MEDIA: On the status of the troubles with the humanitarian access, is it still intense?
SRSG: There is criminality that is occurring across South Sudan, and unfortunately what they are doing is targeting, in many cases, humanitarians who are working in very remote places. As I said before, it’s to some degree a function of the fact that many people are not being paid. Military are not being paid. There are no jobs. But people have guns. So what is happening too often people are using those guns in order to feed themselves. As I’ve said before, nobody condones the use of violence, but it’s also important to address the underlying causes of some of that violence as well. That’s very important, and that’s about paying the salaries, ensuring that people have jobs and an education as well.
In terms of access, UNMISS has enjoyed good access to many areas in the last few months. In the last few weeks, that’s become more problematic, particularly in Wau and Yambio. These are areas where we are trying to build roads. It would have been in everybody’s interest to have roads in these areas, but we are stopped from doing that. We try to work with the Government and the military to allow us to get through, and some individual stops us. That’s the same pattern that is happening with some of the humanitarians as well.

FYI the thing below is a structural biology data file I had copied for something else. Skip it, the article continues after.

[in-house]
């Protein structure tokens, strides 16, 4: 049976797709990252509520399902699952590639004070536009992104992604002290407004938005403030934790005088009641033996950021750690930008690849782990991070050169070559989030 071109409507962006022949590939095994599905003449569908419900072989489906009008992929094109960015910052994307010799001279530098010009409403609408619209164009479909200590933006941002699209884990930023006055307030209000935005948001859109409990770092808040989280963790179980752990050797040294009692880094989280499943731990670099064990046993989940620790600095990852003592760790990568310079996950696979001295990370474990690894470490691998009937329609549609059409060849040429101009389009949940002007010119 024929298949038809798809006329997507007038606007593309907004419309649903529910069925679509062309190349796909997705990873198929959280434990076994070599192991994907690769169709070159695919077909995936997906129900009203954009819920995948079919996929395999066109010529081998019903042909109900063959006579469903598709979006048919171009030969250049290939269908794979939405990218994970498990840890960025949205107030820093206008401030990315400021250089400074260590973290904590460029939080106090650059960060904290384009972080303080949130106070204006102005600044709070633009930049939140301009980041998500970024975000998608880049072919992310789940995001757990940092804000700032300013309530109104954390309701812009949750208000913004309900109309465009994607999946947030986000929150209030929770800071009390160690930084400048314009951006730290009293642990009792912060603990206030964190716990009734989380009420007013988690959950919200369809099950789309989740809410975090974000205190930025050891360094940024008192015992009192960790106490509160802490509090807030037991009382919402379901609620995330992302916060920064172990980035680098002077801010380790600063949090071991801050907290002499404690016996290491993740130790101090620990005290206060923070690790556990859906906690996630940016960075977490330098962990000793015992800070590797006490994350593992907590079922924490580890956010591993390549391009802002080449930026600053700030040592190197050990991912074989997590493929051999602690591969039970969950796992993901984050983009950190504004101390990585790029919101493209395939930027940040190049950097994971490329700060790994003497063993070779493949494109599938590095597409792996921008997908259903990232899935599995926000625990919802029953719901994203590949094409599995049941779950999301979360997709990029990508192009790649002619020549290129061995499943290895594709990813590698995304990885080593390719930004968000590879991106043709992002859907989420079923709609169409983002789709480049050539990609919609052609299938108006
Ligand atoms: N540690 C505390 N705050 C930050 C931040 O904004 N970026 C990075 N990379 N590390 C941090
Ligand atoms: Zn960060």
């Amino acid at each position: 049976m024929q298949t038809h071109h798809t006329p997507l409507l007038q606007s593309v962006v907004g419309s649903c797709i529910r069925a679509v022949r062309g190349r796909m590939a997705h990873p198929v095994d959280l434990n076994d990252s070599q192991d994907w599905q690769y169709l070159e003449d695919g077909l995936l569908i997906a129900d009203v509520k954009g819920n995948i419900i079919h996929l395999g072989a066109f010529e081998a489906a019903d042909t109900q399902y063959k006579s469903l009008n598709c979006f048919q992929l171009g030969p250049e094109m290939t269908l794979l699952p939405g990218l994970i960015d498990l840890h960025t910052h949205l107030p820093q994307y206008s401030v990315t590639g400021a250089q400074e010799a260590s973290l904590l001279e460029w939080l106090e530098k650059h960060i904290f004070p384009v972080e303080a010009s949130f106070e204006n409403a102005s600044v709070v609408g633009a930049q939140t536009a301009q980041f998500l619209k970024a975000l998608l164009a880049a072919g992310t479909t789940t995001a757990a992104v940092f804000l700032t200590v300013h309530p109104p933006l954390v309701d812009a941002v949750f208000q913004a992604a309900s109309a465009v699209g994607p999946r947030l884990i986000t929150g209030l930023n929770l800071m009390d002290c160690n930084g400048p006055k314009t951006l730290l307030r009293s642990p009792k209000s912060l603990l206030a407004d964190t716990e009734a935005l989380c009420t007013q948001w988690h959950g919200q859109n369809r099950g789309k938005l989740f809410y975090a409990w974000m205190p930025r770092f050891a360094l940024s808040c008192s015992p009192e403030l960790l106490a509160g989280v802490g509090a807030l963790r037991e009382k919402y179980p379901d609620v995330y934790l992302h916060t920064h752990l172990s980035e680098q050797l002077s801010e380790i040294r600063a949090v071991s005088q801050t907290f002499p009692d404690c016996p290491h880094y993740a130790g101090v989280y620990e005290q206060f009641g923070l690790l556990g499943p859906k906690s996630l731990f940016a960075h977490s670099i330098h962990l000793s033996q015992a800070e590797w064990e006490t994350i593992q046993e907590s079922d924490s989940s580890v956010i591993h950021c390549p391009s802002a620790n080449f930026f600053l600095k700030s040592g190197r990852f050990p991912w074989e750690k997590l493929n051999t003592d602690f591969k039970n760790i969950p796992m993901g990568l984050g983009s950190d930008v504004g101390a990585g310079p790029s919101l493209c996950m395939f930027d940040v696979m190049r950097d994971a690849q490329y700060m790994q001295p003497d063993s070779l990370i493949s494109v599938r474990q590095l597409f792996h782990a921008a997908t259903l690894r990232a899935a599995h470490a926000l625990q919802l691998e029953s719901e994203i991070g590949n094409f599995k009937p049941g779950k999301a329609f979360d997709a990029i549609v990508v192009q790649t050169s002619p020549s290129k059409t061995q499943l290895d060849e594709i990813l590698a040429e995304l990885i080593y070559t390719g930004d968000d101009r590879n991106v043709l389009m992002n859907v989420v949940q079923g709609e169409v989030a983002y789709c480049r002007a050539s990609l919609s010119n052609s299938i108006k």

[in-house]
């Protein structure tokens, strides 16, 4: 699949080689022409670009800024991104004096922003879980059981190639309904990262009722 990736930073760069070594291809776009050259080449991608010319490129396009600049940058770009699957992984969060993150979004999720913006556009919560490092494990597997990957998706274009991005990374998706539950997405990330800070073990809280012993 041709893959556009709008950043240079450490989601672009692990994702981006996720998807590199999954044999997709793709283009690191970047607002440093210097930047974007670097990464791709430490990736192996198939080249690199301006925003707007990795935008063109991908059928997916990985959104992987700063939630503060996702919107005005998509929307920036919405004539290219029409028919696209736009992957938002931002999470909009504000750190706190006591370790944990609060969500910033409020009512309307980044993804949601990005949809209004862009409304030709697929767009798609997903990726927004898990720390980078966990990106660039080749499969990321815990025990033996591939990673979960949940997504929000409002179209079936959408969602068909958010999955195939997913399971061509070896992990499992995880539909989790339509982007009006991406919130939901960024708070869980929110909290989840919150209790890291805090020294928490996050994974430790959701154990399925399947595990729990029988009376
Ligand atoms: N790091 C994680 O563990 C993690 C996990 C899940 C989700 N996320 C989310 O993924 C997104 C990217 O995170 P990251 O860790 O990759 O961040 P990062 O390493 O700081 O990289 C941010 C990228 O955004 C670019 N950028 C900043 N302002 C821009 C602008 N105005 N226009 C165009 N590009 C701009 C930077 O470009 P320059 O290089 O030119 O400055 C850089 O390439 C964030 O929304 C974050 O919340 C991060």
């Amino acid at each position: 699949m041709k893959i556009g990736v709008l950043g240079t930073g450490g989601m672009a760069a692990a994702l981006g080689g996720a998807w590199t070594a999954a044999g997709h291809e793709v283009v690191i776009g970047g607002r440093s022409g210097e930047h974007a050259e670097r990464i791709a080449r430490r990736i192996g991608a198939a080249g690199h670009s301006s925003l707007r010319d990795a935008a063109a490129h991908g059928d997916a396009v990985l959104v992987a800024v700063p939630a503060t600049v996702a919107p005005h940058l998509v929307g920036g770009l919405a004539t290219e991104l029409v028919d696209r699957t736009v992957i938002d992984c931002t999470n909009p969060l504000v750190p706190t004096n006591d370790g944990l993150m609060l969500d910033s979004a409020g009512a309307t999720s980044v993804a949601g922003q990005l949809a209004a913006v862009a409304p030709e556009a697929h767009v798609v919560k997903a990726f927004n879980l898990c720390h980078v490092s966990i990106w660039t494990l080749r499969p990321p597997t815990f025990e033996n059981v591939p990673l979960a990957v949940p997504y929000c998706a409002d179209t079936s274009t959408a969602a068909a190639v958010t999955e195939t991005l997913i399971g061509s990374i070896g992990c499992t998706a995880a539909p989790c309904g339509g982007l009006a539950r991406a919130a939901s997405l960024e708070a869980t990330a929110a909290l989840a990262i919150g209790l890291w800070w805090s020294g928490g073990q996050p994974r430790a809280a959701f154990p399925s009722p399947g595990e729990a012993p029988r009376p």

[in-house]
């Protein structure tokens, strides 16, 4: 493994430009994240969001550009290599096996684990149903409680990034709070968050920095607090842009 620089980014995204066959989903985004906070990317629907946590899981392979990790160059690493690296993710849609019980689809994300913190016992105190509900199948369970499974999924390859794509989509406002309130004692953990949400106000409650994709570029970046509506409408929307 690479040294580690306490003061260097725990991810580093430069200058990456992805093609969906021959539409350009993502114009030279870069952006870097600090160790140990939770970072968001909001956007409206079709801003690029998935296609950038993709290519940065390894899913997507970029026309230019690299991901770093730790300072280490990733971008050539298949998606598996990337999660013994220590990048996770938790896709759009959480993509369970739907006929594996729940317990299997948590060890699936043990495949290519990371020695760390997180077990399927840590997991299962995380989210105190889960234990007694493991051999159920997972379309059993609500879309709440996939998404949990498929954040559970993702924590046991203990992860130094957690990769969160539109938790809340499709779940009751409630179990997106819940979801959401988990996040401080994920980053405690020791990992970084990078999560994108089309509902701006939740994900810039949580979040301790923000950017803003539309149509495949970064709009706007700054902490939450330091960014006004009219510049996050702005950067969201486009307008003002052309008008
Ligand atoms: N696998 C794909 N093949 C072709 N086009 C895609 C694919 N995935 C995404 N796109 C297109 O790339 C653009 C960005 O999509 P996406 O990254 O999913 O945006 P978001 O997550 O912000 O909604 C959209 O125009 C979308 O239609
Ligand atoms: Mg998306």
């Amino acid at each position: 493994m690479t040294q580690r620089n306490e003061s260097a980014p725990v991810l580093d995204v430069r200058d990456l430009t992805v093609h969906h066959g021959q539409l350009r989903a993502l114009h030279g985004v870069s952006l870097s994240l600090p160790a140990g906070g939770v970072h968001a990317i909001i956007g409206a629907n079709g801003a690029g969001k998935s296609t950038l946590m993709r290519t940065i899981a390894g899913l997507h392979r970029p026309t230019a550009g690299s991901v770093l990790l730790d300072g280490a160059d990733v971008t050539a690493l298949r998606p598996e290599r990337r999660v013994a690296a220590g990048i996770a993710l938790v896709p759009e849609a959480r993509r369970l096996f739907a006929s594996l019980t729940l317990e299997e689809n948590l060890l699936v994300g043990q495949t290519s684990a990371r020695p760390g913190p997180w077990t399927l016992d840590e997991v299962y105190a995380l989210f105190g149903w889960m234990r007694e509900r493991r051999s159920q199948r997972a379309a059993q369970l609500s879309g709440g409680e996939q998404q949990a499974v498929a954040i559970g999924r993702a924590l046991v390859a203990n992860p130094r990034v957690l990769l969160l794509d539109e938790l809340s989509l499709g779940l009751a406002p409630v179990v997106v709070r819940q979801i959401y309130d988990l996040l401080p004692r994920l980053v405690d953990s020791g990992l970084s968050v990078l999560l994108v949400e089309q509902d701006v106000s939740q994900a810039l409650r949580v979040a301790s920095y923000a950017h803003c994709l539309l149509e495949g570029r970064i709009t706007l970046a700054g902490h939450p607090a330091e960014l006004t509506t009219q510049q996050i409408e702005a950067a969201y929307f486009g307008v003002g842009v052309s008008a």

MEDIA: On the report released in March talking about community-based militias, what are your concerns about the surge in subnational fighting? And what is the cause of this increase? And can you talk about the efforts to promote reconciliation and peace talks?
SRSG: The big change that’s happened over the last four years is that we’ve gone from political violence which happened on a very big scale – we’re talking hundreds of thousands of people leaving the country – to currently where that political violence has largely ended. But what we are seeing now is a lot more localized violence. The local violence is happening in a relatively small number of payams and counties across the country. Close to 80 percent of the violence is in 17 out of the 79 counties – so it is relatively localized. But where it is happening, it is creating a lot of havoc, a lot of death.